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Brian May recalls "traumatising" experience of working with Freddie Mercury's vocals after he died, reveals his favourite Queen album

Brian May and Freddie Mercury of Queen
(Image credit: Koh Hasebe/Shinko Music/Getty Images)

Brian May has recalled the "traumatising" experience of working on Freddie Mercury's vocals on Queen's Made In Heaven album following the singer's passing.

The guitarist also revealed the record in question to be his "favourite" LP out of all of the band's releases, noting that he loves "every minute" of it.

Speaking to Elis James and John Robins on BBC Radio 5 Live’s How Do You Cope podcast about living with depression and the grieving process, May reflects on working on Queen's music for the first time without the band's frontman.

“It was very weird. It was traumatising in itself" he explains. "I spent hours and days and weeks working on little bits of Freddie’s vocals. Listening to Freddie the whole day and the whole night. I’d have moments thinking, ‘This is great…this sounds great Fre… Oh, you’re not here’. 

"It was quite difficult. You’d have to go away from it sometimes and recover and come back. But I felt this immense pride and joy in squeezing the last drops out of what Freddie left us.”

Made In Heaven was the first and only album the band worked on after the death of Freddie Mercury in 1991, following his battle with AIDS.

“I still love that album. I think it’s my favourite Queen album," May reveals. "There are things in there that are so deep. There’s pure gold in there.”

Elsewhere, May discusses the grieving process and states of denial after Mercury's passing, noting that to distract themselves from the pain, he and drummer Roger both threw themselves into their solo projects to "overcompensate" for the fact that their "brother" was missing from Queen.

"I think Roger and I both went through a kind of normal grieving process, but accentuated by the fact it has to be public. We sort of went into denial. Like, ‘Yeah well, we did Queen, but we do something else now’.

"Roger and I plunged into our solo work and didn’t want to talk about Queen. That seems almost nonsensical because we spent half of our lives constructing Queen. But we didn’t want to know at that time. It was a grieving thing. We just overcompensated. It went on for a long time.

“I went so far as to adapt John Lennon’s God song in my solo stage act to say, 'I don’t believe in Queen anymore'. That was a vast overreaction. I didn’t need to do that, why would I do that? Because I couldn’t cope with looking at it.”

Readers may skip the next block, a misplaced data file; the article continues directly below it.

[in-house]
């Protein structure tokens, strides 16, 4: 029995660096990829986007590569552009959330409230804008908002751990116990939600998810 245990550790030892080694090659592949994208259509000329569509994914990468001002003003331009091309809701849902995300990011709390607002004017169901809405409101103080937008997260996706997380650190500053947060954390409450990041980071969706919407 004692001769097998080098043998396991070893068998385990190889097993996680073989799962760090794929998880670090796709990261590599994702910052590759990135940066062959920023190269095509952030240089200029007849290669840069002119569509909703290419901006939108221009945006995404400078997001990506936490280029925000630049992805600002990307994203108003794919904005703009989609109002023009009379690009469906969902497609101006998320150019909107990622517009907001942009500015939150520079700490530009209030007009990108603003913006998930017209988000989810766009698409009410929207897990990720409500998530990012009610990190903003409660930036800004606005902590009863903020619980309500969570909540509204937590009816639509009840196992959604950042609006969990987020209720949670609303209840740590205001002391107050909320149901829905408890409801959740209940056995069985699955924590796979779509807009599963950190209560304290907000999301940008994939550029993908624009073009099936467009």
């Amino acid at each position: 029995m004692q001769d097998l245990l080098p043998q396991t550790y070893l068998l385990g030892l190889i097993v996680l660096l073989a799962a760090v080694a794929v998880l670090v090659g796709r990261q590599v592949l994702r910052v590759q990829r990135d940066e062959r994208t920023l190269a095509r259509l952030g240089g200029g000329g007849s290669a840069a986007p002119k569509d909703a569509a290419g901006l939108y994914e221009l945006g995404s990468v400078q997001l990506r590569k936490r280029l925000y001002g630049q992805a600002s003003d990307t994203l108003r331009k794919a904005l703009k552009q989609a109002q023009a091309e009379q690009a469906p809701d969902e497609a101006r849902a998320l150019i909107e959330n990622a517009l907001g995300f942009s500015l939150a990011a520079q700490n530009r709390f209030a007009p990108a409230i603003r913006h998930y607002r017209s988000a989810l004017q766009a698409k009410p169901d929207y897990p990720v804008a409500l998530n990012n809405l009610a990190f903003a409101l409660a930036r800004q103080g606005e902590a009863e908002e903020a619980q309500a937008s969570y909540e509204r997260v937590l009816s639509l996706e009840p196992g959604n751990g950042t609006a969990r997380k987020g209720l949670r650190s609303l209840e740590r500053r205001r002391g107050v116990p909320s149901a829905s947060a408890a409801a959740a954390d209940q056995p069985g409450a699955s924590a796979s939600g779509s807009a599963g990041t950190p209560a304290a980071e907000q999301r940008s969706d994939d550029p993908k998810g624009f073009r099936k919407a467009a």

In the same year of Mercury's death, May also lost his father to cancer. Recalling how he coped with the loss of two very important people from his life, he explains, “It was very hard. Hard to get perspectives. It was obviously massively important for me to lose my dad, and very difficult to come to terms with, but it was a private thing.

"Losing Freddie was like losing a brother, but yes it had the glare of public knowledge to go along with it.

“We were kind of dragged into a perpetual wheel of having to look at the loss of Freddie in a public way. That’s why I tend to hide away on the anniversary of his death.

"People do a lot of, sort of celebrating on the day of Freddie’s death, but I don’t want to and I don’t feel I can. I’ll celebrate his birthday, or the day we first got together, but the day of losing him will never be something I can put straight in my head. There was just nothing good about it.”

Listen to the full How Do You Cope podcast episode with Brian May.

Liz works on keeping the Louder sites up to date with the latest news from the world of rock and metal. Prior to joining Louder as a full time staff writer, she completed a Diploma with the National Council for the Training of Journalists and received a First Class Honours Degree in Popular Music Journalism. She enjoys writing about anything from neo-glam rock to stoner, doom and progressive metal, and loves celebrating women in music. '10 bands that rip off Black Sabbath but get away with it' is her favourite article she's written with Louder so far. When not writing, Liz enjoys various creative endeavours such as graphic design, as well as reading about rock’n’roll history, art and magic.